Further, single domain antibodies can be produced via a straightforward process that only requires small injections of the antigen, and after this process, the animals can be returned to the herd. Of note, the animal can be freely used for fiber production, but must be excluded from use as meat (human food chain) due to the use of the test antigens and non-FDA approved adjuvant for single domain antibody production. When the procedure is completed, the animals should be monitored for one week, given a final veterinary exam, and then can be either returned to their home farm or rested for six months prior to another round of single domain antibody production.
Drs. Whiteheart and Hersh are at the University of Kentucky and operate a core in the Center for Molecular Medicine that produces single domain antibodies in alpaca as a fee-for-service.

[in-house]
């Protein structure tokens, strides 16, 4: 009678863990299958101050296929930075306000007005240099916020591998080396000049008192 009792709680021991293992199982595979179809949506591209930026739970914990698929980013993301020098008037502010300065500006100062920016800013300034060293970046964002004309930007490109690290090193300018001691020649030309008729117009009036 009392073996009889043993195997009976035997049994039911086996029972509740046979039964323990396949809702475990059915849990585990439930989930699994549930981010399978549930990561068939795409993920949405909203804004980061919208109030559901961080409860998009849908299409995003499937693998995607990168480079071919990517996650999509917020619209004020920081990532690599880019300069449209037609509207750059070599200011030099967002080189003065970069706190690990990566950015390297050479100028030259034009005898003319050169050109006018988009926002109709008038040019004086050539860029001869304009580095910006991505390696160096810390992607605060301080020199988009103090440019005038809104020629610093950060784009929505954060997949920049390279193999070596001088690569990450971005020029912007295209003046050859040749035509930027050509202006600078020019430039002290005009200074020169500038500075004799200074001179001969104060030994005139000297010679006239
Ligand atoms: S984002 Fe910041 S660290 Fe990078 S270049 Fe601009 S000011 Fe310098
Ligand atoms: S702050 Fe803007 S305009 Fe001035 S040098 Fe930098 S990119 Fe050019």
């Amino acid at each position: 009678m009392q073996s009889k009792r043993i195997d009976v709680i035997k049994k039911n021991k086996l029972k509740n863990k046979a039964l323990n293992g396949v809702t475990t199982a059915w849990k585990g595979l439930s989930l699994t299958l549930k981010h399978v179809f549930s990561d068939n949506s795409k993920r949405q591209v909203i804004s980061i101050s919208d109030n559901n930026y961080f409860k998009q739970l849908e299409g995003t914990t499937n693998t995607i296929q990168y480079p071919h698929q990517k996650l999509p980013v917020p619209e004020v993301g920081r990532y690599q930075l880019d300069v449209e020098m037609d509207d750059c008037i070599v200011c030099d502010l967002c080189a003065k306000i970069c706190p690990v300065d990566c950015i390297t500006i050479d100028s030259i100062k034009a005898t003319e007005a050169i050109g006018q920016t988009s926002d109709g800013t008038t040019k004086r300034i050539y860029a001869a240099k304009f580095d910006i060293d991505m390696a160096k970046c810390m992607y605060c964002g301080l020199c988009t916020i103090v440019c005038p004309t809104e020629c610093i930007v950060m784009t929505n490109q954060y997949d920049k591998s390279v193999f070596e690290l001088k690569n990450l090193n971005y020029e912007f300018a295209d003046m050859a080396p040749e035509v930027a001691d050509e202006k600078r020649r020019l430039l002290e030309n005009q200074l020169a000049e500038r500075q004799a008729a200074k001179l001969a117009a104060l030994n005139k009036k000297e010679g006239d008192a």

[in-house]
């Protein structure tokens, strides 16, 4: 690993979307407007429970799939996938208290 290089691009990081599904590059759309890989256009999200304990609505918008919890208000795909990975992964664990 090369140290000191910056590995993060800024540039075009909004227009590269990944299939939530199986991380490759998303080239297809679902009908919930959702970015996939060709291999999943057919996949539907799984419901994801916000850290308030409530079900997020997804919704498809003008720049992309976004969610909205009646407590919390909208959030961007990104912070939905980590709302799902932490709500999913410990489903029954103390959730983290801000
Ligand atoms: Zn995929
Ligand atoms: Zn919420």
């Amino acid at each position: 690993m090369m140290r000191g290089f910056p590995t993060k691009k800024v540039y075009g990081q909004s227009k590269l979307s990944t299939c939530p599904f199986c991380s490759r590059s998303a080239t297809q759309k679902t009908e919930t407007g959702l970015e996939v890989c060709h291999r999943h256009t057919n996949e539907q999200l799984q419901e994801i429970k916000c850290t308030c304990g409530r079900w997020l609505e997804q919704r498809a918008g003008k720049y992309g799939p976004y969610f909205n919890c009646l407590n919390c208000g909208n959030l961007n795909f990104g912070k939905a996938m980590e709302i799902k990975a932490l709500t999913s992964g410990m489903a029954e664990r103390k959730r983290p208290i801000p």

This work was supported by the National Institutes of Health (P30GM103486).
|GERBU FAMA adjuvant
|Biotechnik, Heidelberg, Germany
|Serum collection tube
|Blood collection tube
|Vacutainer blood collection set
|Maxisorp Immuno plates
|HRP-conjugated goat anti-llama IgG antibody
|TMB reagent chromogenic peroxidase substrate
|Any UV/VIS capable reader is acceptable
|Uni-SepMAXI+ lyphocyte separation tube
|RNeasy Mini Kit
|Superscript IV reverse transcriptase
|TG1 phage display competent cells